Illegal Bonfires & Fireworks Misuse
As well as being illegal, bonfires in a public places are
- Fire can easily spread to nearby buildings, trees &
- Fire can travel at a speed of up to 14mph across a field -
that's around the same speed as riding a bike.
- If you throw plastics, rubber or painted materials onto a fire,
they produce fumes which are toxic to people.
- Even by lighting a small fire in a public space, you can put
somebody else's life at risk, because if the fire service is called
out to put out the small fire - it could stop them from attending
to other emergencies - such as house fires.
Those caught building illegal bonfires could
- Criminal prosecution.
- A fixed penalty notice or on the spot fine.
- An acceptable behaviour contract.
- A civil injunction.
Fireworks - The Law
- It is an offence (punishable by fine) to let fireworks off in a
- The age limit for buying most fireworks is 18.
- All sparkler packets must carry the parental warning: 'Warning:
not to be given to children
under five years of age'.
- It is against the law to sell or supply bangers, aerial shells,
mini rockets and some types of
bigger roman candles to the public.
- Some fireworks, such as party poppers, can be sold to people
over 16 years of age.
- It is illegal for shopkeepers to break open retail packets of
fireworks and sell them individually.
This is because the instructions are printed on the packet and not
on the individual fireworks.
Fireworks for individual sale do not come in packs.
- You can't set off fireworks after 11pm, (except for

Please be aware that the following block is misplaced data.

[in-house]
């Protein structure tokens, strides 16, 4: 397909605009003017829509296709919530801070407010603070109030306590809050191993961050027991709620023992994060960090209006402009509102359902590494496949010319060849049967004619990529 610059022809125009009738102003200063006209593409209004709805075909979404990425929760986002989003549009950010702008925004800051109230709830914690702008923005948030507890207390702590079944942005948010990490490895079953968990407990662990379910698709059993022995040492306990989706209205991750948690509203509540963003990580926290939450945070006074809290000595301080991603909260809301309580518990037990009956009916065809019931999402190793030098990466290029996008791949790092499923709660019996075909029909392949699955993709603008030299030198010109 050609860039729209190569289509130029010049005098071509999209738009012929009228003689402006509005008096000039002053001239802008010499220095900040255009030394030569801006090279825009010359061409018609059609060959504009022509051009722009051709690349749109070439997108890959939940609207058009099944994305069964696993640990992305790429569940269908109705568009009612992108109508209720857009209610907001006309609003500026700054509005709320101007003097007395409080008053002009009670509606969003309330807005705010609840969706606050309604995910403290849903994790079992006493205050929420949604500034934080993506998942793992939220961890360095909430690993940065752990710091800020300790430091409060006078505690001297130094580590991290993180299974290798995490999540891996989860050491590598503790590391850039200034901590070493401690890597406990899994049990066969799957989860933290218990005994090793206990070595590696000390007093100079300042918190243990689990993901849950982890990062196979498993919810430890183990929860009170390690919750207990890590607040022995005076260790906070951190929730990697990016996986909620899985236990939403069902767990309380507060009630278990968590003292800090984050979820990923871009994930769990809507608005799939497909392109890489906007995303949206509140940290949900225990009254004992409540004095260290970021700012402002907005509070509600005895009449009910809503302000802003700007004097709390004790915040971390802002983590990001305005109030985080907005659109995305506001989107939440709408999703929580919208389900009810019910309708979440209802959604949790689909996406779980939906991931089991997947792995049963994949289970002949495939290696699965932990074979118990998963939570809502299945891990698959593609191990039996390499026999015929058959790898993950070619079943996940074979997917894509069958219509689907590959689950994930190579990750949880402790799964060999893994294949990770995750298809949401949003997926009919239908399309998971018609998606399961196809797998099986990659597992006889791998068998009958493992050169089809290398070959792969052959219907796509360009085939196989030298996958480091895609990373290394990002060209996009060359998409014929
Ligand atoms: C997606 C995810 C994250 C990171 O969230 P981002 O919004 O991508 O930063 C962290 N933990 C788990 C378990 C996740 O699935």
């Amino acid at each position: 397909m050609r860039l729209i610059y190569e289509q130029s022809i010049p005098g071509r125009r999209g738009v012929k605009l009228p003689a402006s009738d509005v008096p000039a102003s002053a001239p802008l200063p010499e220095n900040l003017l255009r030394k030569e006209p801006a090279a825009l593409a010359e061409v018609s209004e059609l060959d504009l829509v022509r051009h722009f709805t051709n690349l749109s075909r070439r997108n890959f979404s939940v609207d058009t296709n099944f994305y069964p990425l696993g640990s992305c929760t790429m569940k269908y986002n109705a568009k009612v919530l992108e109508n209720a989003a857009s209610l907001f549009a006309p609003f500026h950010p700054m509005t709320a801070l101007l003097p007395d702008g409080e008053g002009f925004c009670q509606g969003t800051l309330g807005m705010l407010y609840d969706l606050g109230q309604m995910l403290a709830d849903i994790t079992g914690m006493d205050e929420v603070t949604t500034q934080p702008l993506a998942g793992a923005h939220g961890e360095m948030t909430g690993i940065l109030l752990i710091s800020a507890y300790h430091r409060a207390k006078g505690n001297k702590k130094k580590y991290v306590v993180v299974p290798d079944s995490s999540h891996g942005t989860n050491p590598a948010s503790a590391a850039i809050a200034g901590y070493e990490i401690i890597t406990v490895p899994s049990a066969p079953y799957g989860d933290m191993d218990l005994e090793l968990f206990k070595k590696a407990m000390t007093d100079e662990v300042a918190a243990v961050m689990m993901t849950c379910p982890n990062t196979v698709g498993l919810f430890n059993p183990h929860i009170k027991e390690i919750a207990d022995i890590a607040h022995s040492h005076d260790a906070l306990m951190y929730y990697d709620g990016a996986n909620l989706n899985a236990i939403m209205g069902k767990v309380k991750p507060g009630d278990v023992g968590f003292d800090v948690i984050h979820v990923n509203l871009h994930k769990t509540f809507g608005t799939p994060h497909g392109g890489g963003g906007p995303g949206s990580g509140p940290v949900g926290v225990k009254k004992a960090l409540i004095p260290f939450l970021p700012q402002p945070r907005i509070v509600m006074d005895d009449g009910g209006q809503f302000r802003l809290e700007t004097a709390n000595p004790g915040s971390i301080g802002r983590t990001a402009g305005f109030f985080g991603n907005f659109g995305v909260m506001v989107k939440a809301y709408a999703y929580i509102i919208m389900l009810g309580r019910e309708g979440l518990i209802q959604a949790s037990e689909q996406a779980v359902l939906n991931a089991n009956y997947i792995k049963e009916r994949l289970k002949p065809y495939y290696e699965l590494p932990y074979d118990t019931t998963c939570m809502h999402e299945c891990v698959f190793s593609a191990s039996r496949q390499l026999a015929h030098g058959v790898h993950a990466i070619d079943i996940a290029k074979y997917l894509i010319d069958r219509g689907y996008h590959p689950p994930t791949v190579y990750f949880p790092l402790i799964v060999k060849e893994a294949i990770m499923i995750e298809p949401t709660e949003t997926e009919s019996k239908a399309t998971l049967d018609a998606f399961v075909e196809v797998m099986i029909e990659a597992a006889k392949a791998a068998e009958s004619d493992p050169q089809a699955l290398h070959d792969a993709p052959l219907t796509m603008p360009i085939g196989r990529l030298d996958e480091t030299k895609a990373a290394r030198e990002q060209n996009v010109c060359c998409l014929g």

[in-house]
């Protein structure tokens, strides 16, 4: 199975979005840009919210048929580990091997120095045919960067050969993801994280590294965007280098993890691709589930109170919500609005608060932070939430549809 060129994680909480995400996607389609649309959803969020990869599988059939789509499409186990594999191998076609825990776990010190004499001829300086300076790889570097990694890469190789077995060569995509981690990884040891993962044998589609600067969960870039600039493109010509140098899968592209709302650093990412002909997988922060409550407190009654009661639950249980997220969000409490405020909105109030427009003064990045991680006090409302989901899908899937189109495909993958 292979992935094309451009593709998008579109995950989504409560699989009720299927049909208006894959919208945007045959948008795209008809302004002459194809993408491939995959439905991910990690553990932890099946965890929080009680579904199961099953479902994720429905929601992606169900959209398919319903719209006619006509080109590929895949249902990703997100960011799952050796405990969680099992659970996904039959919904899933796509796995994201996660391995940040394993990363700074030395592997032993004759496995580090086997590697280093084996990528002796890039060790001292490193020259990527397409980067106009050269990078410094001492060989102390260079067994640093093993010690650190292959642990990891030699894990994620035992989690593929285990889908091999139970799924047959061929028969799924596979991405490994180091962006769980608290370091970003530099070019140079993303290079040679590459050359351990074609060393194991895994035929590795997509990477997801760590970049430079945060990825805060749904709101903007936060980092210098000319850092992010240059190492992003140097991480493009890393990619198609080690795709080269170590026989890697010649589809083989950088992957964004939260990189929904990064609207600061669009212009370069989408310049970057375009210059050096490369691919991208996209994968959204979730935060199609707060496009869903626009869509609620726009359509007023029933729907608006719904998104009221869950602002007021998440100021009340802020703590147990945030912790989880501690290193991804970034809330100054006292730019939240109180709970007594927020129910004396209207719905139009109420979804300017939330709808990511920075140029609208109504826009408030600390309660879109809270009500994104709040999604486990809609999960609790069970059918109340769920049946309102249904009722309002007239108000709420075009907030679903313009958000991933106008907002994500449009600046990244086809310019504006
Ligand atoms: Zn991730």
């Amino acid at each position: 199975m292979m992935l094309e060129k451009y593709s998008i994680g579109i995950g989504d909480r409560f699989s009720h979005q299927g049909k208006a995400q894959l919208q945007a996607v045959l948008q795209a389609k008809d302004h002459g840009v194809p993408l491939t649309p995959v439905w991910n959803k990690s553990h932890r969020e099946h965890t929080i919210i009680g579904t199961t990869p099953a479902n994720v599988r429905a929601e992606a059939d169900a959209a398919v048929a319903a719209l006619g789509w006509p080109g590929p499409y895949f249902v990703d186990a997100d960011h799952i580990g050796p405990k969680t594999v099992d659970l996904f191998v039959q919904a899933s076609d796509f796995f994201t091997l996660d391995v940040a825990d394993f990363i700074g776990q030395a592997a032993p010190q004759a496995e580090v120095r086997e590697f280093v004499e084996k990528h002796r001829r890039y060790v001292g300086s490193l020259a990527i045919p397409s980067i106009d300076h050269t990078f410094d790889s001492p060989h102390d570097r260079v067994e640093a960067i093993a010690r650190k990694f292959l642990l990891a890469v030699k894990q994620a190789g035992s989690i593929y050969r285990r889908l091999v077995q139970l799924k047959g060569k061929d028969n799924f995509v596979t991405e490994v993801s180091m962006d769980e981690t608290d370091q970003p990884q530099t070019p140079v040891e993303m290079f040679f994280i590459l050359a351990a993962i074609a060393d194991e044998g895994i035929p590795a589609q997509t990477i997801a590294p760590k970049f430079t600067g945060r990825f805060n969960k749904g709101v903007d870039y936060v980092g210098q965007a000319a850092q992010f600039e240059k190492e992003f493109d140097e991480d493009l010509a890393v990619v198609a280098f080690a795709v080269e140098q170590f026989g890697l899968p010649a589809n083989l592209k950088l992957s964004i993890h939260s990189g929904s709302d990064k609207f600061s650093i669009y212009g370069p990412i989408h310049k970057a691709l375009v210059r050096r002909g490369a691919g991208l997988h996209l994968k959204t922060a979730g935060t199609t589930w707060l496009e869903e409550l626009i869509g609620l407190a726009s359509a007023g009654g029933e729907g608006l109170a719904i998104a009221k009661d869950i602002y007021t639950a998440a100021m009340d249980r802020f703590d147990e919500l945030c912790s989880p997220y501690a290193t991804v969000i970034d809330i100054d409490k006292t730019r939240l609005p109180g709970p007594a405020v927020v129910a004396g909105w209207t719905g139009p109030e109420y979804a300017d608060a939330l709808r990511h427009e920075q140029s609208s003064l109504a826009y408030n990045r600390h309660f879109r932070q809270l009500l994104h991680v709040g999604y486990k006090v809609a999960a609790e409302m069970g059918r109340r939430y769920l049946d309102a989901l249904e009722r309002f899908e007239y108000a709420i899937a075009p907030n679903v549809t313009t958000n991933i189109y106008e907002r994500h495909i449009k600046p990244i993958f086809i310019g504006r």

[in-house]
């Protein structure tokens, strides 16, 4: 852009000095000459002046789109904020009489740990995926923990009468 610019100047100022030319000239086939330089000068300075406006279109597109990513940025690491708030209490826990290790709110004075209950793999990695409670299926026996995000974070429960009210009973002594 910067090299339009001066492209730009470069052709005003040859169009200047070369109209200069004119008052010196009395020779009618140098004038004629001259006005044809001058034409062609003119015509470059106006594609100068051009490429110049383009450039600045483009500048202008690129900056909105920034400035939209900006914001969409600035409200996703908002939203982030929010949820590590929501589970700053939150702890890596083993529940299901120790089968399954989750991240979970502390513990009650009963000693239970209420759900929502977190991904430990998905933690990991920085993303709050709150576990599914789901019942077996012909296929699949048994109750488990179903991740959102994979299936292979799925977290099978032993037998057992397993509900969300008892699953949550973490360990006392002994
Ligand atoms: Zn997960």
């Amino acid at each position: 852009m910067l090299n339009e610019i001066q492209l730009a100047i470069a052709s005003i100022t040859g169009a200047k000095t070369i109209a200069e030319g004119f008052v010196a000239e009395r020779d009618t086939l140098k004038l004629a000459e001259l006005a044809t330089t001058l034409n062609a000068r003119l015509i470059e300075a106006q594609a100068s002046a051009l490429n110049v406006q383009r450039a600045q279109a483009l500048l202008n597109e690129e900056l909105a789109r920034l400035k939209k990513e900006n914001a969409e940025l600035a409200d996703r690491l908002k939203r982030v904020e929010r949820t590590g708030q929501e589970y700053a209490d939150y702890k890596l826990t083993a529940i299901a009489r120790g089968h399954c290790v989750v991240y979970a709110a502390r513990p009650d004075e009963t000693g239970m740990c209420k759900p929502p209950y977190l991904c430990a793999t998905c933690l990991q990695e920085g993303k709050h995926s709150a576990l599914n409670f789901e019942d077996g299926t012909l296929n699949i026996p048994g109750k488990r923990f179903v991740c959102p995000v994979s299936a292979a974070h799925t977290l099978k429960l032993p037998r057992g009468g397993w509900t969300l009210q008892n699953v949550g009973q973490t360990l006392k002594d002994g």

Bonfire Night, when the cut off is midnight and
New Year's Eve, Diwali and Chinese New Year, when the cut off is
Tackling Anti-social Behaviour (ASB)
We will be running Stay Safe Operations on both Halloween &
bonfire night - to remove young vulnerable people (those who may be
at risk of becoming involved in crime & asb, or of becoming a
victim of crime themselves) off the streets and take them to a safe
To dowse out any anti-social behaviour caused by the minority,
our partners in Merseyside Police, will be patrolling local
neighbourhoods regularly to ensure people can enjoy the festivities
safely - but they can't do this alone and ask for parents and
guardians to help by being aware of their children's whereabouts
If you know of anybody letting off fireworks dangerously,
committing anti-social behaviour or damaging your area purposely to
build illegal bonfires, please report them to the Police on 101 or
via the Police Contact Centre on Facebook www.facebook.com/MerseysidePoliceCC
& twitter @MerPolCC ( If it's an emergency call 999).